Collision Course

On one side are politicians and influential business interests. On the other are environmentalists and some very wealthy private citizens. In the middle is Homestead Air Force Base. Dead ahead: An explosive confrontation.

Homestead Mayor Steve Shiver contends that the Ocean Reef crowd is elitist and only lives in South Florida during the winter months. "They are snowbirds," he asserts, "and they are insensitive to the needs of this community." Shiver also notes that some Ocean Reef residents don't want their money used to fight the airport and have sued to stop the community association from collecting more money. "There is a major rift in paradise," he quips. "They don't even agree."

Regarding his financial arrangement with Ocean Reef, Farago is unapologetic. The compensation is fair and necessary, he says. In order to devote his attention to the project full-time, he was forced to take a leave of absence from his job as a financial analyst. And while he has always believed the proposed airport represents a serious threat to the environment, he also acknowledges there is a not-in-my-back-yard element (NIMBY) at work among some Ocean Reef residents. Obviously they don't want jet planes flying over their expensive homes, ruining their tranquility. "Yeah, it's a NIMBY issue," Farago admits, "but the people who are there, in the dealings I've had with them, I feel very comfortable that they understand the big picture. They understand that the money they are giving is not only going to help preserve their quality of life, but it is also going to protect the national parks."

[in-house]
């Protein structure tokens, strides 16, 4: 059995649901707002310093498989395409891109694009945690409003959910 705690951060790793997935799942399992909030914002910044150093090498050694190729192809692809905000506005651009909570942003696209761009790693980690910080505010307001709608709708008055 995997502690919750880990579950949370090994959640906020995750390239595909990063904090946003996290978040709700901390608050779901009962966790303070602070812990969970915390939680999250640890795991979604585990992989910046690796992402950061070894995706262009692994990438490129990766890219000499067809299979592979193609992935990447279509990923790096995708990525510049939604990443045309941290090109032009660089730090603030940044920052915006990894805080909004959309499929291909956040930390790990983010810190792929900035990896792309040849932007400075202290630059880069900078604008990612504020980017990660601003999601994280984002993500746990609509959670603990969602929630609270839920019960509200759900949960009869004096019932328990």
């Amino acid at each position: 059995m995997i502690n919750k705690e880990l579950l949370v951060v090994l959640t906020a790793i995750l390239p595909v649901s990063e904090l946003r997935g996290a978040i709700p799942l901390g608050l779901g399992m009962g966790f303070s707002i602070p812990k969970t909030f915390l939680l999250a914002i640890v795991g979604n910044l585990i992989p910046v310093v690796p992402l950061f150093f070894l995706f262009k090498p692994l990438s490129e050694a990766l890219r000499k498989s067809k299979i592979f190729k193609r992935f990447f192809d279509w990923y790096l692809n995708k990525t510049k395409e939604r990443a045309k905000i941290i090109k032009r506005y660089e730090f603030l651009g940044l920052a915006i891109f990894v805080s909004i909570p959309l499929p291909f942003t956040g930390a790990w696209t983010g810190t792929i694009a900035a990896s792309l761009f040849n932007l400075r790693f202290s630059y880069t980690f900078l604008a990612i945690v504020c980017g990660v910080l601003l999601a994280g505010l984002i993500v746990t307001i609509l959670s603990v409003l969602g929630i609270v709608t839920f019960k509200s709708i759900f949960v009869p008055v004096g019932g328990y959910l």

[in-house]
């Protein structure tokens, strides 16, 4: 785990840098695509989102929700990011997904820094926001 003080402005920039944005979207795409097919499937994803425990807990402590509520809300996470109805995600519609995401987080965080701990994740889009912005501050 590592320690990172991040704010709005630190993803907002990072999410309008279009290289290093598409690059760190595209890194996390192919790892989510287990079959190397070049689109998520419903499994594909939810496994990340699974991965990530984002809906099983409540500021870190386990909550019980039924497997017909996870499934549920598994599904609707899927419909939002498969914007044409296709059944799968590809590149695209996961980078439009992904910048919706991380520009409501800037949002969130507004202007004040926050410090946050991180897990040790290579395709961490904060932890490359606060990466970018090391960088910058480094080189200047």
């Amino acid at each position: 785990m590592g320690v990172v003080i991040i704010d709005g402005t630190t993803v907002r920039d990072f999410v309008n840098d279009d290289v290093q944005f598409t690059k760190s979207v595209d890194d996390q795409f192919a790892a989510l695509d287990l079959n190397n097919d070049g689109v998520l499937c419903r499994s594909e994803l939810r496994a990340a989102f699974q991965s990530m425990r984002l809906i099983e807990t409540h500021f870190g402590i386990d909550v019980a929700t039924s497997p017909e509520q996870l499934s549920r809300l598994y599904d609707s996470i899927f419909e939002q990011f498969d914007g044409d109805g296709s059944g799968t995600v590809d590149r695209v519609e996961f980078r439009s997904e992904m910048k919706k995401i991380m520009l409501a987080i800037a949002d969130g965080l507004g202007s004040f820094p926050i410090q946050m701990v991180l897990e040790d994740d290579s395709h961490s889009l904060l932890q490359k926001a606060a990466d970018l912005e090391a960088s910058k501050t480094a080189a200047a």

"The reason people move here," says resident Rich Miller, "is because they want to be close to nature and the parks. This is why we all came here to begin with."

Typically, Farago relates, environmentalists are hopelessly outspent in these sorts of fights. HABDI, through its own shell committee called the Equal Justice Coalition, spent approximately $960,000 between July 1, 1999, and June 30, 2000, on the high-powered Washington lobbying firm of Verner Liipfert Bernhard McPherson and Hand, whose partners include former U.S. senators Bob Dole and George Mitchell. In addition to their own lobbyists, HABDI can count on Miami-Dade County to spend taxpayer money on its own lobbyists to press its case in Washington.

The money from Ocean Reef is intended to balance the scales. "I wouldn't say we've leveled the playing field," says Ritz. "What we are able to do is give the environmentalists a reasonable chance."


On October 5 a funny thing happened to county Commissioner Javier Souto on his way to that day's commission meeting: He got stuck in traffic. South Florida was still reeling from the no-name storm that had drenched the area two days earlier, and Souto was unable to easily navigate his car through the flooded roads. He ended up being more than two hours late to the meeting. By the time he made it to county hall, he was incensed.